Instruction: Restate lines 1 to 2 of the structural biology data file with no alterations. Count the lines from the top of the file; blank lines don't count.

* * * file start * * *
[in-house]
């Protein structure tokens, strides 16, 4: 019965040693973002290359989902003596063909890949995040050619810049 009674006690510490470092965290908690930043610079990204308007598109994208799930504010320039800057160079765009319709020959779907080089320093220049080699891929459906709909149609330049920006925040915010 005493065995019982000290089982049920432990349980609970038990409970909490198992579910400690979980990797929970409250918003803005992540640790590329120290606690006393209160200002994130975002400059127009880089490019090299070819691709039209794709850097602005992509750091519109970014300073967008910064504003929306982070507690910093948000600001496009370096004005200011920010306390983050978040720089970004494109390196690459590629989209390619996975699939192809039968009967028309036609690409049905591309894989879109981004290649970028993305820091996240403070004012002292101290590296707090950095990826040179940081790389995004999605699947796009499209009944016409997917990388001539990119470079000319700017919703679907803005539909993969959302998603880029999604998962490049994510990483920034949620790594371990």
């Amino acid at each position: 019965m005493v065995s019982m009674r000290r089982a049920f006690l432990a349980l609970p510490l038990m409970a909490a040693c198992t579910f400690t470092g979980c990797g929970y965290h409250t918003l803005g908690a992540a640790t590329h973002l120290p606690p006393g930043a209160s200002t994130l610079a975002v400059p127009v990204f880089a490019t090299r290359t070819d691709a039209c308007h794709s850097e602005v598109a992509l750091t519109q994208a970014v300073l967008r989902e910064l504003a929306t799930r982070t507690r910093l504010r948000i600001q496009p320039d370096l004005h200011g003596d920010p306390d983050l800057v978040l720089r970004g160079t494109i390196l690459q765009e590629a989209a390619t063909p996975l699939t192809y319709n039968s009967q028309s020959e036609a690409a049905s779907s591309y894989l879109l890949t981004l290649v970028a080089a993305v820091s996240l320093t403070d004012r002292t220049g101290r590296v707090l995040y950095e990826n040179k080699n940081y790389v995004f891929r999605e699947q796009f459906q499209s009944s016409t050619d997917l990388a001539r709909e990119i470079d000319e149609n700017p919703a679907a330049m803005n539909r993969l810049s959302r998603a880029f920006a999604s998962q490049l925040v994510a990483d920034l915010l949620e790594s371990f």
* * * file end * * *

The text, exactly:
[in-house]
């Protein structure tokens, strides 16, 4: 019965040693973002290359989902003596063909890949995040050619810049 009674006690510490470092965290908690930043610079990204308007598109994208799930504010320039800057160079765009319709020959779907080089320093220049080699891929459906709909149609330049920006925040915010 005493065995019982000290089982049920432990349980609970038990409970909490198992579910400690979980990797929970409250918003803005992540640790590329120290606690006393209160200002994130975002400059127009880089490019090299070819691709039209794709850097602005992509750091519109970014300073967008910064504003929306982070507690910093948000600001496009370096004005200011920010306390983050978040720089970004494109390196690459590629989209390619996975699939192809039968009967028309036609690409049905591309894989879109981004290649970028993305820091996240403070004012002292101290590296707090950095990826040179940081790389995004999605699947796009499209009944016409997917990388001539990119470079000319700017919703679907803005539909993969959302998603880029999604998962490049994510990483920034949620790594371990």